Tuesday, July 29, 2014

Kansas City Vacation

This past weekend I took a brief vacation to Kansas City. The main event was the wedding of a good friend from college, Jon Young, but I also had the opportunity to visit family and explore a bit of Kansas City, a place I had not visited before.

I arrived by air on Friday, early afternoon, and without trouble claimed by bag, picked up a rental car, and checked into my hotel. It was hot in Kansas City (ninety-seven degrees!) and humid too! 

A short while later, I drove to nearby Leavenworth, Kansas, where my cousin Greg, his wife Melissa, and their thirteen-month-old daughter, Ava, make their home. Leavenworth is where they make their new home, I should add – they just moved there three weeks ago. Melissa gave me the tour of their house, a comfortable two-bedroom on a quiet street, and then Greg and Ava returned from a grocery store run.

Ava and Greg
I helped Greg distract Ava (out in the backyard, see the picture) while Melissa finished dinner, and then we all sat down to eat chicken tacos from the crockpot. I enjoyed the chance to see them all for a few hours and hear about their settling into their new home. I headed back to my hotel for the evening, taking a few minutes to visit the hotel pool before turning in for the night.

The following day was the wedding day, but not until four, so I took the morning to explore Kansas City. As I was staying at one of the official wedding hotels, I had been given on arrival a gift bag from Jon and Natalie (his bride) containing a few snacks and a welcome letter indicating some of their favorite tourist spots and restaurants in the area. As I said above, this was my first visit to Kansas City, so I took advantage of their suggestions.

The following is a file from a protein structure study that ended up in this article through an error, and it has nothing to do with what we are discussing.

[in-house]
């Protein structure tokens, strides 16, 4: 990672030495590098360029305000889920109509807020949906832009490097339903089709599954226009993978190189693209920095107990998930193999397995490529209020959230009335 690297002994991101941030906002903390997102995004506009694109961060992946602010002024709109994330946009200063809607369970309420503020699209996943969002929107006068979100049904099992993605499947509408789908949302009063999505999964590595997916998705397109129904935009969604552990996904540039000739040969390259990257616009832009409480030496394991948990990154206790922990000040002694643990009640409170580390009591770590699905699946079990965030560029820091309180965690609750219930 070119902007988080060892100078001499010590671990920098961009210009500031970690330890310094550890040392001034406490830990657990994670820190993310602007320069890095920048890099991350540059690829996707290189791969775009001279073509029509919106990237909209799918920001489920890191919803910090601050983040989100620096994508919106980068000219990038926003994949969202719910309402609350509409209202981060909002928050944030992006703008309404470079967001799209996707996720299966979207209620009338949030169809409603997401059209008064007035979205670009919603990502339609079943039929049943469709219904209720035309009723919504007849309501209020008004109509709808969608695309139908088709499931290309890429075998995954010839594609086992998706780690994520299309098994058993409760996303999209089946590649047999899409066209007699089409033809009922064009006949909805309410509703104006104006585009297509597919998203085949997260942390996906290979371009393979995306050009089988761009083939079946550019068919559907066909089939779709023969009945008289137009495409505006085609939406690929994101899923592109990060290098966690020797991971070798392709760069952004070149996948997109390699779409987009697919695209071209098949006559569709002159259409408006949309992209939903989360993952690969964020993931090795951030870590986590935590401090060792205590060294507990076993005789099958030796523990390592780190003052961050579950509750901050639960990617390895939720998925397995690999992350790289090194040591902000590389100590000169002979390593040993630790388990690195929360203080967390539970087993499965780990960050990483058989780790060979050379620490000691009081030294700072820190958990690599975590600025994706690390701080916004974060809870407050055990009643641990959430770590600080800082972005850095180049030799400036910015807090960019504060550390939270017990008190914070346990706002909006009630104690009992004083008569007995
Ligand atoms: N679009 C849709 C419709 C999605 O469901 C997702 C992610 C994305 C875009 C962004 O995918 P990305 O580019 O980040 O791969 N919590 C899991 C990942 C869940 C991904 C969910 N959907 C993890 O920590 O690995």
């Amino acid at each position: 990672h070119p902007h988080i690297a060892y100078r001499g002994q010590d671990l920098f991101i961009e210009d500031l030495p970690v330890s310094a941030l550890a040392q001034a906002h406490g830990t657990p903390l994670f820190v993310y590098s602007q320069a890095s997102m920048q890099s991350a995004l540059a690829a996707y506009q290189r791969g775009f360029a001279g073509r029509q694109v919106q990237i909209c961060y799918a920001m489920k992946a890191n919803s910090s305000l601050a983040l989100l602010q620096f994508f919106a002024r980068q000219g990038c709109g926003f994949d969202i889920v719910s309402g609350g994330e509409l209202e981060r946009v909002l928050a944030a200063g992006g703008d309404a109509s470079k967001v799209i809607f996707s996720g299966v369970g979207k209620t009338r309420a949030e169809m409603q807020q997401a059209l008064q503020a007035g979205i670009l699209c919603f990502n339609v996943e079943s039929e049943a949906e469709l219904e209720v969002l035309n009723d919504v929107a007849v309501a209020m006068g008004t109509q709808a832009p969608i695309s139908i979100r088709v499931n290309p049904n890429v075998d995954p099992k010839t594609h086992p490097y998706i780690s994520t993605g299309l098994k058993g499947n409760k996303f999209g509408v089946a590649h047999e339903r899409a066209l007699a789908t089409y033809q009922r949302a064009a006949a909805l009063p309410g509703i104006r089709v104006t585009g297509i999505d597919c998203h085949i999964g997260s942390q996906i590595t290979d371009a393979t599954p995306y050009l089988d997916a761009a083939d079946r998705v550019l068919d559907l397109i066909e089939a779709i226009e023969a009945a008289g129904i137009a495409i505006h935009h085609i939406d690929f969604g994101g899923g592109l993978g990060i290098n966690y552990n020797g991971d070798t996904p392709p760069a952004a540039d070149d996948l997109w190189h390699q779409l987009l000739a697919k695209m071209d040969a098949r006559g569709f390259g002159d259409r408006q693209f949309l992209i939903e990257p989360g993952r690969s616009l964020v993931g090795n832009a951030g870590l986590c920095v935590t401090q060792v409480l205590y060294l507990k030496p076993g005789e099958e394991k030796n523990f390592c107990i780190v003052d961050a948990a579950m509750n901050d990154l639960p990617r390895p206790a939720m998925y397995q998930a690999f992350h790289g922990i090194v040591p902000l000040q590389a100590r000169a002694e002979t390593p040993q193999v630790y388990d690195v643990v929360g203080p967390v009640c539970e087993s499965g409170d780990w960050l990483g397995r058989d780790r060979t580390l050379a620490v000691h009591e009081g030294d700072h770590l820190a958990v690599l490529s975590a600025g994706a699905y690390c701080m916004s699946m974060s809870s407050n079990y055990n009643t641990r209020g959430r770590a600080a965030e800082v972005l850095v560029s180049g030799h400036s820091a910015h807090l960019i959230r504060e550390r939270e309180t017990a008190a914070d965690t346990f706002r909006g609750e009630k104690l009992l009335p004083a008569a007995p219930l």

My first stop was Loose Park, a large urban park with extensive gardens and walking paths. My only exercise in the last forty-eight hours had been a few laps in the pool, so I took a stroll on one of those paths, circling the park’s perimeter. The path led me past a few Civil War-era markers (Kansas City being an active location during that conflict).

Jacob Loose, the park's namesake
A view of Loose Park paths and some Civil War markers

Lunch was at a burger place in the Westport area of Kansas City, also recommended by the bride and groom, and then I headed to the one place in Kansas City of which I had previous knowledge – the Kauffman Center for the Performing Arts. Though I love Chicago, one thing it does not have is a municipal performing arts center, so it is something I only get to see when I visit other cities. I spent a few minutes at Kauffman, taking pictures and taking in the grandeur of the relatively new facility.

I drove back to my hotel, changed, and headed to the wedding, held in a church not far from the hotel. I was almost immediately greeted by another good friend from college, Nathaniel Olson, who was serving as an usher.

My old roommate, Nathaniel, ushering

Given that both the bride and groom are professional musicians, I was not surprised at the quality and quantity of music that Jon and Natalie included in their service. They were successfully wedded, and exited the church to a shower of bubbles.

All of us guests made our way to a nearby country club for the reception. I found my table with several other Wheaton grads, with an excellent view of the bridal party’s introduction. It was a fun party – good food, a DJ who may have been having the most fun of anyone, and a photo booth. It was also really fun to see some of those Wheaton friends for the first time in over a year in some cases.


As things were winding down, I said goodbye to my friends and headed back to my hotel, tired but refreshed by all the day’s activity. The following day I again without trouble checked out, returned my car, and flew home to Chicago. It had been a most refreshing weekend.

Tuesday, July 8, 2014

Taylor Swift and the Future of Music